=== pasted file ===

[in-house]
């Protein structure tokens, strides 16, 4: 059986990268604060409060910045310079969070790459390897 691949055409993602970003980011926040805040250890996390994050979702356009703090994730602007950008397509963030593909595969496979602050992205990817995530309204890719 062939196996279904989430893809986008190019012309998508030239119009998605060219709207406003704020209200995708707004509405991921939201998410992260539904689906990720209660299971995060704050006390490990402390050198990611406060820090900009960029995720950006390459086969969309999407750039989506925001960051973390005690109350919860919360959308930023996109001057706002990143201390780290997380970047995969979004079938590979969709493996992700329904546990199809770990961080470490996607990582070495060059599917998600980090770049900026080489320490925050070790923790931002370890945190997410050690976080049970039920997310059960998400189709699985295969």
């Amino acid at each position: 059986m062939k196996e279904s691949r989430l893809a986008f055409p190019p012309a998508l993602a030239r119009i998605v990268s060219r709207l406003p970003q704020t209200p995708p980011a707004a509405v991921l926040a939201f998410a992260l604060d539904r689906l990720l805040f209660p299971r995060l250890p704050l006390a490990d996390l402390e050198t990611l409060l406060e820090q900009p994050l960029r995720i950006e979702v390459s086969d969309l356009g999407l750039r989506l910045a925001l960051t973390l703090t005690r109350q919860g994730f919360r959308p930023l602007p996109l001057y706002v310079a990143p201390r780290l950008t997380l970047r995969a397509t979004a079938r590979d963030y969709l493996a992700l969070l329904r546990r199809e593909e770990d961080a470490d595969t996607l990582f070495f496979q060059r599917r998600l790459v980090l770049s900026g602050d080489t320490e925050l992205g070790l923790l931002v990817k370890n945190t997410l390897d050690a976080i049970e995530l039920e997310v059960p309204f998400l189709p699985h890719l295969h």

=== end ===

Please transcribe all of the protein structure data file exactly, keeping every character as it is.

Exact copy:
[in-house]
């Protein structure tokens, strides 16, 4: 059986990268604060409060910045310079969070790459390897 691949055409993602970003980011926040805040250890996390994050979702356009703090994730602007950008397509963030593909595969496979602050992205990817995530309204890719 062939196996279904989430893809986008190019012309998508030239119009998605060219709207406003704020209200995708707004509405991921939201998410992260539904689906990720209660299971995060704050006390490990402390050198990611406060820090900009960029995720950006390459086969969309999407750039989506925001960051973390005690109350919860919360959308930023996109001057706002990143201390780290997380970047995969979004079938590979969709493996992700329904546990199809770990961080470490996607990582070495060059599917998600980090770049900026080489320490925050070790923790931002370890945190997410050690976080049970039920997310059960998400189709699985295969």
């Amino acid at each position: 059986m062939k196996e279904s691949r989430l893809a986008f055409p190019p012309a998508l993602a030239r119009i998605v990268s060219r709207l406003p970003q704020t209200p995708p980011a707004a509405v991921l926040a939201f998410a992260l604060d539904r689906l990720l805040f209660p299971r995060l250890p704050l006390a490990d996390l402390e050198t990611l409060l406060e820090q900009p994050l960029r995720i950006e979702v390459s086969d969309l356009g999407l750039r989506l910045a925001l960051t973390l703090t005690r109350q919860g994730f919360r959308p930023l602007p996109l001057y706002v310079a990143p201390r780290l950008t997380l970047r995969a397509t979004a079938r590979d963030y969709l493996a992700l969070l329904r546990r199809e593909e770990d961080a470490d595969t996607l990582f070495f496979q060059r599917r998600l790459v980090l770049s900026g602050d080489t320490e925050l992205g070790l923790l931002v990817k370890n945190t997410l390897d050690a976080i049970e995530l039920e997310v059960p309204f998400l189709p699985h890719l295969h």